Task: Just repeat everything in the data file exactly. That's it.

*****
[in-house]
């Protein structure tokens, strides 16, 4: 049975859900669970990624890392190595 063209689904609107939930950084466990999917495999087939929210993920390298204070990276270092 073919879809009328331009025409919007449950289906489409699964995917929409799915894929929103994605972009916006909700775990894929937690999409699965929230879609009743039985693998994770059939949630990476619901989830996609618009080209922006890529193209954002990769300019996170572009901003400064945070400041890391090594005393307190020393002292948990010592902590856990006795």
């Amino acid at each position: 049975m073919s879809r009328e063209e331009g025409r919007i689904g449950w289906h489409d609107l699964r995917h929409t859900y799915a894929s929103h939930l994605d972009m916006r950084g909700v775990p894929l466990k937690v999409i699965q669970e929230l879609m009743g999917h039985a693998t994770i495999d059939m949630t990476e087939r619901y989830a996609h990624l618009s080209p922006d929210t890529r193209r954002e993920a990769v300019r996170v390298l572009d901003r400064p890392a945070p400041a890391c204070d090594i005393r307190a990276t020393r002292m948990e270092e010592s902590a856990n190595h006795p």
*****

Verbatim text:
[in-house]
């Protein structure tokens, strides 16, 4: 049975859900669970990624890392190595 063209689904609107939930950084466990999917495999087939929210993920390298204070990276270092 073919879809009328331009025409919007449950289906489409699964995917929409799915894929929103994605972009916006909700775990894929937690999409699965929230879609009743039985693998994770059939949630990476619901989830996609618009080209922006890529193209954002990769300019996170572009901003400064945070400041890391090594005393307190020393002292948990010592902590856990006795």
């Amino acid at each position: 049975m073919s879809r009328e063209e331009g025409r919007i689904g449950w289906h489409d609107l699964r995917h929409t859900y799915a894929s929103h939930l994605d972009m916006r950084g909700v775990p894929l466990k937690v999409i699965q669970e929230l879609m009743g999917h039985a693998t994770i495999d059939m949630t990476e087939r619901y989830a996609h990624l618009s080209p922006d929210t890529r193209r954002e993920a990769v300019r996170v390298l572009d901003r400064p890392a945070p400041a890391c204070d090594i005393r307190a990276t020393r002292m948990e270092e010592s902590a856990n190595h006795p």